The credit cannot be carried back or carried forward, he says.

“Basically, it’s a use it or lose it deal. If you don’t use it, it goes away. It would be very useful, in my opinion, if this credit could be carried forward. Some growers will max out the credit, but the majority of farmers who use it probably won’t.”

For “pass-through” entities such as partnerships and LLC’s, if it’s multi-member, the credit will be based on ownership percentage, says Yeager. If you’re in a 50/50 partnership with someone, they get half the credit and you get half the credit.

“I asked the Department of Revenue, for this tax credit, who is considered the ‘taxpayer’ in the case of a pass-through entity? Is it the individual owners or is it the entity? They said the entity is the taxpayer. With some of the larger farms, we have multiple entities.

“If you’re a partner in three different corporations, you could take this credit three times, since the entity is the taxpayer. You could take it three times in one year, with three different entities, or take one this year, one next year, and one the year after — however it benefits you the most. The best thing to do is to meet with your tax preparer and figure out what’ll work best for you.”

Other tax considerations that’ll apply to both state and federal income taxes include depreciation recovery periods, which are seven years for equipment and 15 years for wells and reservoirs.

The Section 179 Deduction Limit. Many farmers, says Yeager, have taken advantage of the Section 179 Deduction Limit over the past several years and used it to drastically reduce their income tax bills.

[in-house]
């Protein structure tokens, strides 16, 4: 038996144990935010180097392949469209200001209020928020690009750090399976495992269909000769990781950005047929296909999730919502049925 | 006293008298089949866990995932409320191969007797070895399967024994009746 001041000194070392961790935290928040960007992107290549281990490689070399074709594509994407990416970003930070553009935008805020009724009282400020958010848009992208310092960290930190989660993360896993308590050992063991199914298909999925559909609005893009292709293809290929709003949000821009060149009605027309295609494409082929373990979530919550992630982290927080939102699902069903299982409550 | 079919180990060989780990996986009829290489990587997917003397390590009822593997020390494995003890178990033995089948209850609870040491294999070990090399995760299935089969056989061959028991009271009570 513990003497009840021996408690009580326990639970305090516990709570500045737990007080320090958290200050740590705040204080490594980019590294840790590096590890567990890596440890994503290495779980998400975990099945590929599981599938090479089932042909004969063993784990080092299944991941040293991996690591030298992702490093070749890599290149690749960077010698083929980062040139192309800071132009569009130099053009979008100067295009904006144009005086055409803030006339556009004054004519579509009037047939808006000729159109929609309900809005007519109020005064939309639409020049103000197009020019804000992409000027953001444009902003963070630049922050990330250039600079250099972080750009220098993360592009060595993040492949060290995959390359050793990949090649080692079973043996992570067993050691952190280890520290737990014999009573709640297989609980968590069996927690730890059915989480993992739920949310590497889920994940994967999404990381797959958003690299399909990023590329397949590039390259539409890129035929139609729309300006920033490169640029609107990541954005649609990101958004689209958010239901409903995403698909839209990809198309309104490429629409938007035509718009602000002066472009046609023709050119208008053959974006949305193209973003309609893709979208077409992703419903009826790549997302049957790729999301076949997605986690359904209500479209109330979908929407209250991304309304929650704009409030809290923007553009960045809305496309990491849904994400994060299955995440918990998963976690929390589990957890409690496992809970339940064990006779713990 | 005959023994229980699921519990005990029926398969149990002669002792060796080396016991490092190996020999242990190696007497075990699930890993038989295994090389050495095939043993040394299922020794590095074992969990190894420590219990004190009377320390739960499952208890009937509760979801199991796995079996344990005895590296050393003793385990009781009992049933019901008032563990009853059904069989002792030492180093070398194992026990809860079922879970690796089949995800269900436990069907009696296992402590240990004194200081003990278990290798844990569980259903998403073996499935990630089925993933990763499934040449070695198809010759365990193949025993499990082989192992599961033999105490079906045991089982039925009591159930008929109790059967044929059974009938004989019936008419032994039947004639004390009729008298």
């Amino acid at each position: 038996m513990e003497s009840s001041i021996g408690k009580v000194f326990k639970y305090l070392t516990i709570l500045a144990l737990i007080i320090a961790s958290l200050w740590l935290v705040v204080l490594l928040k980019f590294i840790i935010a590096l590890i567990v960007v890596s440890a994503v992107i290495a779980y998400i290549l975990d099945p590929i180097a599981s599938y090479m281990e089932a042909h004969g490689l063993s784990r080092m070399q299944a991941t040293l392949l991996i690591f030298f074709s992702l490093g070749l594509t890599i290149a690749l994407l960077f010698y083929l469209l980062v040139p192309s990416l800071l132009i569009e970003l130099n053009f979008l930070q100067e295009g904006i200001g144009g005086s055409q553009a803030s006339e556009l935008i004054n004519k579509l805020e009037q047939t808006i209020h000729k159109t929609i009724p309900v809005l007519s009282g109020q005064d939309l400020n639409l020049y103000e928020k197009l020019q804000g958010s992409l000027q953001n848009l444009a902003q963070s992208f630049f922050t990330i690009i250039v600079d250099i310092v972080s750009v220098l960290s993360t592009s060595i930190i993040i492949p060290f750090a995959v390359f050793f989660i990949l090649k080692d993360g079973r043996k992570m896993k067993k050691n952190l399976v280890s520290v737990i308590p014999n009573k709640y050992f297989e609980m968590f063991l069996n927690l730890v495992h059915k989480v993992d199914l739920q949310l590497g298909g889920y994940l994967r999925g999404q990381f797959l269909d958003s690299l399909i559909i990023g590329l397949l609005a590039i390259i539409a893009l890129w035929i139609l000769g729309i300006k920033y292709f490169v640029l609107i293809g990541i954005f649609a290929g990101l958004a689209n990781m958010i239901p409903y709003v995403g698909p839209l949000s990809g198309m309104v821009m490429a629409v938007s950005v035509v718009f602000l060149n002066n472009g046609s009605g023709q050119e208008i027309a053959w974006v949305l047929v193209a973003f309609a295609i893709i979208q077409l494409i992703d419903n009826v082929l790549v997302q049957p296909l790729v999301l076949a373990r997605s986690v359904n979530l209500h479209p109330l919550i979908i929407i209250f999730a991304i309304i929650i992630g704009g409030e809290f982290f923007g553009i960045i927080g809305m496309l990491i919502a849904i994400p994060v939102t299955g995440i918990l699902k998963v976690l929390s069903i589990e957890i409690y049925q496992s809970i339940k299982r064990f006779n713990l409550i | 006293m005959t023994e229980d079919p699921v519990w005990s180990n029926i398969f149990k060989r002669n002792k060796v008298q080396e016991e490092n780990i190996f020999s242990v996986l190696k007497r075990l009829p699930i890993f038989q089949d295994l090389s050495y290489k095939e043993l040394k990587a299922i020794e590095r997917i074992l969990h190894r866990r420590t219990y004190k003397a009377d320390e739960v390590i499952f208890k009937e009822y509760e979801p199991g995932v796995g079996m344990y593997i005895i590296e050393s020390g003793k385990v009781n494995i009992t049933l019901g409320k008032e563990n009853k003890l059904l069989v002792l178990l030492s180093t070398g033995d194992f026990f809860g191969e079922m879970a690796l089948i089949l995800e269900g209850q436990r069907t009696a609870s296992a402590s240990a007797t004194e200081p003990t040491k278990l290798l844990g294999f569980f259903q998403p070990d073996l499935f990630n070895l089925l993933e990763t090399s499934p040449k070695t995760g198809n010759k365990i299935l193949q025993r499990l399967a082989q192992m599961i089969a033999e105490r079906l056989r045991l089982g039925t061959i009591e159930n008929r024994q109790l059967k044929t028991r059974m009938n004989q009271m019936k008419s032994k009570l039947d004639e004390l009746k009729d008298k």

“Right now, the limit for 2012 is $139,000, which is down from the past two years. Congress may increase this before the end of the year. Equipment qualifies for Section 179, and it doesn’t have to be new — it can be used equipment. Wells and reservoirs do not qualify.”

The Bonus Depreciation, he explains, is similar to Section 179 in that it expires at the end of this year unless Congress renews it. Equipment qualifies but wells and reservoirs do not, and it must be new equipment.

“Usually, whenever I’m working with someone and we use up all of their Section 179 and then go to Bonus Depreciation and use that up, then we go to regular depreciation. That’s the usual order.”

But Yeager advises growers to be very careful in this area.

“Some of you are probably in a situation where you’ve got very little depreciation going forward because in the past few years, you’ve been writing off most everything you’ve bought. This could put you in a cash-flow bind down the road.

“I’ve seen it happen with producers, mainly with chicken houses. On a seven-year loan, by about year five or six, most of what you’re paying is principal, and you’ve already written off your equipment so there’s no depreciation. You could end up with a large tax bill. A dollar today is worth more than a dollar tomorrow.”